|Synonyms||Keratinocyte Growth Factor, Fibroblast Growth Factor-7, HBGF-7|
|Description||Keratinocyte Growth Factor (KGF) is a highly specific epithelial mitogen produced by fibroblasts and mesenchymal stem cells. KGF belongs to the heparin binding Fibroblast Growth Factor (FGF) family, and is known as FGF-7. However, in contrast to the FGF-1, which binds to all known FGF receptors with high affinity, KGF only binds to a splice variant of an FGF receptor, FGFR2-IIIb. FGFR2-IIIb is produced by most of the epithelial cells, indicating that KGF plays roles as a paracrine mediator. KGF induces the differen-tiation and proliferation of various epithelial cells, including keratinocytes in the epidermis, hair follicles and sebaceous glands, and is responsible for the wound repairs of various tissues, including lung, bladder, and kidney.
Recombinant human Keratinocyte Growth Factor (rhKGF) with N-terminal His-tag produced in E. coli is a single non-glycosylated polypeptide chain containing 181 amino acids. A fully biologically active molecule, rhKGF has a molecular mass of 21.2 kDa analyzed by reducing SDS-PAGE and is obtained by proprietary chromatographic techniques at GenScript.
|Biological Activity||ED50 < 10 ng/mL, measured by a cell proliferation assay using 4MBr-5 cells, corresponding to a specific activity of > 1.0× 105 units/mg.|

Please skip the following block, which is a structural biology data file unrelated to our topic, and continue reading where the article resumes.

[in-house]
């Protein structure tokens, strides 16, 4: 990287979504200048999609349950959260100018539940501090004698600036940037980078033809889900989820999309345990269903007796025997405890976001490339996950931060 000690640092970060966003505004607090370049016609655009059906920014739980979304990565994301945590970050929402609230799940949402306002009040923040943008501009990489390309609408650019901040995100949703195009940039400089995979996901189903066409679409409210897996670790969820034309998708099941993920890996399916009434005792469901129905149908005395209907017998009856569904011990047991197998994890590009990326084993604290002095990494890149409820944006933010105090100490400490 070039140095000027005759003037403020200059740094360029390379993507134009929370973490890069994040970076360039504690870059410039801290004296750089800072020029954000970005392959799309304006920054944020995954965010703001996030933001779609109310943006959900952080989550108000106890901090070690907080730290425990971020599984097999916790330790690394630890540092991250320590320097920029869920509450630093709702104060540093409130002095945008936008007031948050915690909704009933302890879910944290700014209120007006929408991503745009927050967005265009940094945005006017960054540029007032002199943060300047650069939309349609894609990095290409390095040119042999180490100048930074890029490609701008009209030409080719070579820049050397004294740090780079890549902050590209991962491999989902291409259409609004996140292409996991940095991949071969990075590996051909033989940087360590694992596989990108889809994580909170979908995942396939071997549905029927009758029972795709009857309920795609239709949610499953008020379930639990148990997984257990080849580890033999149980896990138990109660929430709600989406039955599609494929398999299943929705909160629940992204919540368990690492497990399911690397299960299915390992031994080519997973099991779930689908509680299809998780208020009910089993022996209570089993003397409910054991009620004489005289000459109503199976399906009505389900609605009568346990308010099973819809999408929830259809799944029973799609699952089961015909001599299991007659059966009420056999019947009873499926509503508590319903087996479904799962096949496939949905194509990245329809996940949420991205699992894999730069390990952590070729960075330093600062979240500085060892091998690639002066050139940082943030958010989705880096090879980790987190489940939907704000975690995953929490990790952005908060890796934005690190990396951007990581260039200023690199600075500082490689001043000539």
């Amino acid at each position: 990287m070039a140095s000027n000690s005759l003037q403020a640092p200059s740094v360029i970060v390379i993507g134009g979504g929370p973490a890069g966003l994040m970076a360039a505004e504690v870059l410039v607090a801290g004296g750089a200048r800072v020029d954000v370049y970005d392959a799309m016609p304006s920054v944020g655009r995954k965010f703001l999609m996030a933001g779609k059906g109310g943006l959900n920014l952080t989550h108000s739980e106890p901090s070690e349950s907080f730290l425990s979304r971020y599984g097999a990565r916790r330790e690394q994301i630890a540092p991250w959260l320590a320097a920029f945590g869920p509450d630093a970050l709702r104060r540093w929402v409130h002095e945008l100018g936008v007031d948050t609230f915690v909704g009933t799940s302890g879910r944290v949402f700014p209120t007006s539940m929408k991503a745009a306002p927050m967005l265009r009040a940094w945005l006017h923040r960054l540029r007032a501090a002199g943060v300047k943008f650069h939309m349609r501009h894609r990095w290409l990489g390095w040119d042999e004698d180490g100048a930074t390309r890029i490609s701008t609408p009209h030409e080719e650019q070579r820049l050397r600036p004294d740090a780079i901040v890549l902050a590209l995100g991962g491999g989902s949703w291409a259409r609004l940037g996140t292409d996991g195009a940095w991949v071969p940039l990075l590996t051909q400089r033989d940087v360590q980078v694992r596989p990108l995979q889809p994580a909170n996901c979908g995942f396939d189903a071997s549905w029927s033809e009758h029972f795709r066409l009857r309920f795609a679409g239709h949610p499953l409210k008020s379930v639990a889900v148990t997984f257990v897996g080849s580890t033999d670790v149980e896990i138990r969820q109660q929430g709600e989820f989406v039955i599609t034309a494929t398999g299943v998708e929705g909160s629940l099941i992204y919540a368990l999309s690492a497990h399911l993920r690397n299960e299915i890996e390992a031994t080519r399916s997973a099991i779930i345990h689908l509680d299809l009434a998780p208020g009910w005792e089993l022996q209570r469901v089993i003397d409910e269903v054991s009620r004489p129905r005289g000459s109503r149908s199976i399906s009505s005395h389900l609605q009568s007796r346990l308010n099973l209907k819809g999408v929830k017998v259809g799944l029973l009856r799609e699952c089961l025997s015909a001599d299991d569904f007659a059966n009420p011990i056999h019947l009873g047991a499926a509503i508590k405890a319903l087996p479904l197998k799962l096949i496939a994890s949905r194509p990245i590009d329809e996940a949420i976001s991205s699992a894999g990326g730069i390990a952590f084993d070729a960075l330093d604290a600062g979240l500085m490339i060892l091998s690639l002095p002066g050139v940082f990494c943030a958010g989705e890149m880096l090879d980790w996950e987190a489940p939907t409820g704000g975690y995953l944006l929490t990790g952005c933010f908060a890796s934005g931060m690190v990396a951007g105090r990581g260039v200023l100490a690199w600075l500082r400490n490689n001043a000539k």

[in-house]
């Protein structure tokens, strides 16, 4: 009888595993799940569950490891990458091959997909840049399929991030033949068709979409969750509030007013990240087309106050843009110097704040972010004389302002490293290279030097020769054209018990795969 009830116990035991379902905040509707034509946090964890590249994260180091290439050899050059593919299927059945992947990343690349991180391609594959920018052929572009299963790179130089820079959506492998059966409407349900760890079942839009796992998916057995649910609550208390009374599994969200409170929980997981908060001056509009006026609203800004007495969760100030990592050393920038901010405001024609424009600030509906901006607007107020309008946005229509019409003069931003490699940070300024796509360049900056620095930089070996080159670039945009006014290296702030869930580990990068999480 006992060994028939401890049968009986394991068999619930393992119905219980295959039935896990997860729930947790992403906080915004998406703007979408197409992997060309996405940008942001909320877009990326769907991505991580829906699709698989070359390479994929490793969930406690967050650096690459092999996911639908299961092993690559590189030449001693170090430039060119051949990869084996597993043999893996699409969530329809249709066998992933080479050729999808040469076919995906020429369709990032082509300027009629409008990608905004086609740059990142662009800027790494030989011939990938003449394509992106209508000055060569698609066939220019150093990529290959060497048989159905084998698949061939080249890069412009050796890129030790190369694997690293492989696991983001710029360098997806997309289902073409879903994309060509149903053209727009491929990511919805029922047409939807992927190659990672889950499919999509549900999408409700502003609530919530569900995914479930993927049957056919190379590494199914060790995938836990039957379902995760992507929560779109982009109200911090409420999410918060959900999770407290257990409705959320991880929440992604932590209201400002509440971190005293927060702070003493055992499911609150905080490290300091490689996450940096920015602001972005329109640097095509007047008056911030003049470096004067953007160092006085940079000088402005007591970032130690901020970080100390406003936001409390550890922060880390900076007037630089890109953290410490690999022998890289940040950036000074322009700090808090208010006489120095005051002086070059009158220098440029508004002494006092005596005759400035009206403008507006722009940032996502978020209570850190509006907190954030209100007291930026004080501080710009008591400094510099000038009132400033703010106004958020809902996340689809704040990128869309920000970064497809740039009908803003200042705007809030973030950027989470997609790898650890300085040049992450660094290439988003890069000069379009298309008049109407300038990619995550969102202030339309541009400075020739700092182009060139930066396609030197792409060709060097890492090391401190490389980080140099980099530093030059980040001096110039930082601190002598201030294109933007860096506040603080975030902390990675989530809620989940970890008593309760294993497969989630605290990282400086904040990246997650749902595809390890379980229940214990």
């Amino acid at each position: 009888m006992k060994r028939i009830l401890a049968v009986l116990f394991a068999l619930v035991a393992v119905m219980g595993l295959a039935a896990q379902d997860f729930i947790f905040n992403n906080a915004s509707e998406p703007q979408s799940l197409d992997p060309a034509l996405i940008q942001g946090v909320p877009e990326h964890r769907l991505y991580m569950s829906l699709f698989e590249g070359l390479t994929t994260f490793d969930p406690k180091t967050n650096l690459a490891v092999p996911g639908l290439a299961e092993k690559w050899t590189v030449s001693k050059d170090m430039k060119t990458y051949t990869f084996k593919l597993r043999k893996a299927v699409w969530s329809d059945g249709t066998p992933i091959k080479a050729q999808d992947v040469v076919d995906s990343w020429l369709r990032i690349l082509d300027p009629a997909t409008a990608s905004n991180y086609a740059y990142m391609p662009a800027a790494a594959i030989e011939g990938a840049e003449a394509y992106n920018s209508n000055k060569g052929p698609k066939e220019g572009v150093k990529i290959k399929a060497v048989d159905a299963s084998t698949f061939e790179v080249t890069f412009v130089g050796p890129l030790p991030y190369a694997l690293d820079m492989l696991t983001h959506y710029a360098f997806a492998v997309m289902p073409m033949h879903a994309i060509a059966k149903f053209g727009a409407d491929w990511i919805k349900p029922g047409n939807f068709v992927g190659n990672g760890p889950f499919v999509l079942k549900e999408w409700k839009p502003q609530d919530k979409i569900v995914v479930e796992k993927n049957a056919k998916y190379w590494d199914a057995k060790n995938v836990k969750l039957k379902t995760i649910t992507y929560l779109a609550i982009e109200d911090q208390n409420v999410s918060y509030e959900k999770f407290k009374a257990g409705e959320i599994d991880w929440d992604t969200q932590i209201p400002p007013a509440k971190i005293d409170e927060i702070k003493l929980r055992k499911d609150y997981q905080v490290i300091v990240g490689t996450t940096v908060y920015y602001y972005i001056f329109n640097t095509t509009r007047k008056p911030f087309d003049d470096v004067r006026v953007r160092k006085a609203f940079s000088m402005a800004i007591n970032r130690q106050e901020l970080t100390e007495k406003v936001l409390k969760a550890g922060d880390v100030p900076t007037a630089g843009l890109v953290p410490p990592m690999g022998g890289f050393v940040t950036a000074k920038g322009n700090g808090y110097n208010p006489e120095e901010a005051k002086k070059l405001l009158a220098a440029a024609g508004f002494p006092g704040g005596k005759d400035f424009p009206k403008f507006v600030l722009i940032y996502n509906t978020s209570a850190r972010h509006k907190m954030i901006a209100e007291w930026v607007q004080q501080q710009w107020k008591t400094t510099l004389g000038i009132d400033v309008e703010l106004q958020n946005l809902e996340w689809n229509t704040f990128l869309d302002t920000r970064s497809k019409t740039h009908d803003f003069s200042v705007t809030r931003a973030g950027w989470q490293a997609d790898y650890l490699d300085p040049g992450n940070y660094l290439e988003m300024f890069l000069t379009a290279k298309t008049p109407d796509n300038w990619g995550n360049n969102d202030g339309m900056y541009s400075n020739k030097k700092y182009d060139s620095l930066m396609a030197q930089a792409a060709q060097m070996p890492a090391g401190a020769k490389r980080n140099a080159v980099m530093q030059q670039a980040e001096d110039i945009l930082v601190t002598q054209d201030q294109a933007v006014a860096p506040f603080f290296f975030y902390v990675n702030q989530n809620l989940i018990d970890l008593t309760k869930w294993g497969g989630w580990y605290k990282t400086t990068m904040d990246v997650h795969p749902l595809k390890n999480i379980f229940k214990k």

MNHKVHHHHH HMDDDDKMCN DMTPEQMATN VNCSSPERHT
RSYDYMEGGD IRVRRLFCRT QWYLRIDKRG KVKGTQEMKN
NYNIMEIRTV AVGIVAIKGV ESEFYLAMNK EGKLYAKKEC
NEDCNFKELI LENHYNTYAS AKWTHNGGEM FVALNQKGIP
VRGKKTKKEQ KTAHFLPMAI LKERIEENGY T
|Measured Molecular Weight||21.2 kDa, observed by reducing SDS-PAGE.|
|Purity||> 95% by SDS-PAGE and HPLC analyses.|
|Formulation||Lyophilized after extensive dialysis against PBS.|
|Reconstitution||Reconstituted in ddH2O at 100 μg/mL.|
|Endotoxin Level||< 0.2 EU/μg, determined by LAL method.|
|Storage||Lyophilized recombinant human Keratinocyte Growth Factor (rhKGF) remains stable up to 6 months at lower than -70°C from date of receipt. Upon reconstitution, rhKGF should be stable up to 2 weeks at 4°C or up to 3 months at -20°C.|
|Note||For research use only|
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